With the help of funding from the American Rescue Plan Act, governments are expanding their public safety strategies to invest in community responder programs that reduce reliance on law enforcement and provide communities with meaningful emergency management support.
Community violence intervention programs are a critical part of a comprehensive approach to reduce the impact of rising gun violence on youth and in U.S. communities.
Houston, Boston, and Newark have improved public safety through violence prevention efforts outside traditional law enforcement.
Gun violence against police officers is a major problem in the United States, but elected officials are still adopting counterproductive measures opposed by law enforcement agencies.
There is no evidence linking bail reform to the rising rates of violent crime in the United States.
Two years after the murder of George Floyd, the Biden administration released a police reform executive order containing policies that states and cities should build upon.
With the U.S. Department of Justice beginning to collect data pursuant to the Death in Custody Reporting Act of 2013, Congress and state legislatures should take the initiative to ensure the dependability of the forthcoming data.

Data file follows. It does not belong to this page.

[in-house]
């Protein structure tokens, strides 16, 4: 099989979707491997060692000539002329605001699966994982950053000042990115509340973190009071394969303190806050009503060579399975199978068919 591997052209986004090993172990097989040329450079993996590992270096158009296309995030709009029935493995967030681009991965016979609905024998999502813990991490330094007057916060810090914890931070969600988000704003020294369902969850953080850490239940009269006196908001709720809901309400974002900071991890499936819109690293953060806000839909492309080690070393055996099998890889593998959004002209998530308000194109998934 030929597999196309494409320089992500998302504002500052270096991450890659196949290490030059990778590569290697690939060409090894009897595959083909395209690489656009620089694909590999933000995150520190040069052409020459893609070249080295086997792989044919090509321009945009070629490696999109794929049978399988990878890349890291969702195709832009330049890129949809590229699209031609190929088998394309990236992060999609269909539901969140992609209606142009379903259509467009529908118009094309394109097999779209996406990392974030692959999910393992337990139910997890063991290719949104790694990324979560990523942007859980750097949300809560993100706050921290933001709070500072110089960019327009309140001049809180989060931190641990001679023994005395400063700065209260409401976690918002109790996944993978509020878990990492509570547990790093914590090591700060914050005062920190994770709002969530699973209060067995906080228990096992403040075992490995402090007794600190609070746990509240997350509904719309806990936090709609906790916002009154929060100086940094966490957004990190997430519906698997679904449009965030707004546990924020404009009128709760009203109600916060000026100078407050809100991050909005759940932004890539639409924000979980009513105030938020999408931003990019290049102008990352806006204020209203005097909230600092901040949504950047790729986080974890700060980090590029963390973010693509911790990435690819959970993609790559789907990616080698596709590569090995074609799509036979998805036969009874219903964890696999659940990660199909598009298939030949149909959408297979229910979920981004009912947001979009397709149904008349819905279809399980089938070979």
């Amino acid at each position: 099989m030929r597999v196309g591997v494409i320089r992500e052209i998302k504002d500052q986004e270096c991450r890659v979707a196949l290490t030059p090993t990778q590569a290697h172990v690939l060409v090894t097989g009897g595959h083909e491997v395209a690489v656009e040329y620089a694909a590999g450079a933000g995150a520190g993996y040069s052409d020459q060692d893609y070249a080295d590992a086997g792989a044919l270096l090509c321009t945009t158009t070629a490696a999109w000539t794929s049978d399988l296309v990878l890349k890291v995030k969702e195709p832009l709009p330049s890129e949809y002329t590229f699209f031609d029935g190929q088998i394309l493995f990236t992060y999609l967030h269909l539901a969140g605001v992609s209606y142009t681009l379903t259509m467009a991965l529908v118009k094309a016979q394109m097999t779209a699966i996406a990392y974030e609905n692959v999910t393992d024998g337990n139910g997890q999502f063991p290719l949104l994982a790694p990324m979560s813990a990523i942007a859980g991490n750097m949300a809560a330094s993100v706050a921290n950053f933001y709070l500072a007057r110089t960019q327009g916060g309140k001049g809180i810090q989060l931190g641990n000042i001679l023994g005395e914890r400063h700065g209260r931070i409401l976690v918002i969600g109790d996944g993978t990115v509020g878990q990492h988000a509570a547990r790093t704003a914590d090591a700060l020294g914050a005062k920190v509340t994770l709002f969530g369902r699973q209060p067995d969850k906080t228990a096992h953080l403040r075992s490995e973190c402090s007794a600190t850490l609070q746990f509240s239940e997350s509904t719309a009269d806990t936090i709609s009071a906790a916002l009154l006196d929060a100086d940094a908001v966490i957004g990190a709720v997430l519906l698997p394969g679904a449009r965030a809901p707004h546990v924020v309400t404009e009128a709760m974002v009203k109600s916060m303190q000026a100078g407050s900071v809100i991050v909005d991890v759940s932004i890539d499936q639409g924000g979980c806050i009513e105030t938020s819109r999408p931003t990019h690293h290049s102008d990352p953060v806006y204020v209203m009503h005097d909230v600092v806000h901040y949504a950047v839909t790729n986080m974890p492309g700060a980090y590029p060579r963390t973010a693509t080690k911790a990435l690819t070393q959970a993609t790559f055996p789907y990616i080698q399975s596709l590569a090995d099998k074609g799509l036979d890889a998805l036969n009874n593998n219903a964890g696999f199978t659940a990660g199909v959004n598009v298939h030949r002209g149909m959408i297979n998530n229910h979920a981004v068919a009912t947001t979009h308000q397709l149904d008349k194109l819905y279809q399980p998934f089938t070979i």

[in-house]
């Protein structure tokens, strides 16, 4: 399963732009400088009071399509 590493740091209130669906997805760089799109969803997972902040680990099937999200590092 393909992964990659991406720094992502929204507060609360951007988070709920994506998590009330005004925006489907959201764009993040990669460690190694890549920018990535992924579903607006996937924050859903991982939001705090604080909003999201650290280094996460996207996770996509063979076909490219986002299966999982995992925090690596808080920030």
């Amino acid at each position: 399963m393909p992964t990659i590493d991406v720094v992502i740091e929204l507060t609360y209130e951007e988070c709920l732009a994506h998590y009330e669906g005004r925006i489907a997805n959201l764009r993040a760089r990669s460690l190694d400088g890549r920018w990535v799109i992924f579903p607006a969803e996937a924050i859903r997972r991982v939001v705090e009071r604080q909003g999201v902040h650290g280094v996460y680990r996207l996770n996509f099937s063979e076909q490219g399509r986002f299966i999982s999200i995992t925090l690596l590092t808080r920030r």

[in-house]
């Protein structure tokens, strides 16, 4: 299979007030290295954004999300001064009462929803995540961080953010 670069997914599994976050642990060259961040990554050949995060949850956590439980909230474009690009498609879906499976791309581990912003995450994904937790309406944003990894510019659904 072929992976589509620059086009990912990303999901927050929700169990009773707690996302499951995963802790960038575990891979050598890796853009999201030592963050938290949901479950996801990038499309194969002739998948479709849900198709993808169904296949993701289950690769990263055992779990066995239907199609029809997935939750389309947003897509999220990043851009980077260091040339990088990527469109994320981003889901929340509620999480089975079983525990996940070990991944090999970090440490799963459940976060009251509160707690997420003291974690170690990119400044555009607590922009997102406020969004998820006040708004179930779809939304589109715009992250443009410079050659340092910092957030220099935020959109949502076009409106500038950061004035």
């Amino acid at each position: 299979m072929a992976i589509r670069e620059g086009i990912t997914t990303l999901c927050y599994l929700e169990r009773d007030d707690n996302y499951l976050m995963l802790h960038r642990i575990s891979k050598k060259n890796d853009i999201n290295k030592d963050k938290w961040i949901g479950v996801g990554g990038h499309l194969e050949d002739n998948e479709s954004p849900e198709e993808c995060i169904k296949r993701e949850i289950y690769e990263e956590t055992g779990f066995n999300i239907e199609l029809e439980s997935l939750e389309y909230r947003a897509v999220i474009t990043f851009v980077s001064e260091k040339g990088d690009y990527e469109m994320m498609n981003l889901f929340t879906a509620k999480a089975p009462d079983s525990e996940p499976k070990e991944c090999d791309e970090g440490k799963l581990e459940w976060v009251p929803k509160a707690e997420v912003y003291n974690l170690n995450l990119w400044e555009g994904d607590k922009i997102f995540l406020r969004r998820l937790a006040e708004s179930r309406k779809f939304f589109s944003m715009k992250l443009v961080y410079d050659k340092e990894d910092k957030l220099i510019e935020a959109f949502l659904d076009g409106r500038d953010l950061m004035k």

While more must be done to shrink the footprint of the U.S. criminal justice system, the national dialogue around reform during summer 2020 has inspired transformative ideas and tangible policies that can be built on moving forward.
Civilian first responders are good for the public—and for the police.
Current data collection on state violence does not paint a picture that is inclusive of victims with disabilities.
Progressive criminal justice policies fared well at the ballot box, with voters across the country approving critical reforms.
Policymakers may have concerns that comprehensive police reform would increase violent crime, but evidence from 10 jurisdictions runs counter to such a relationship.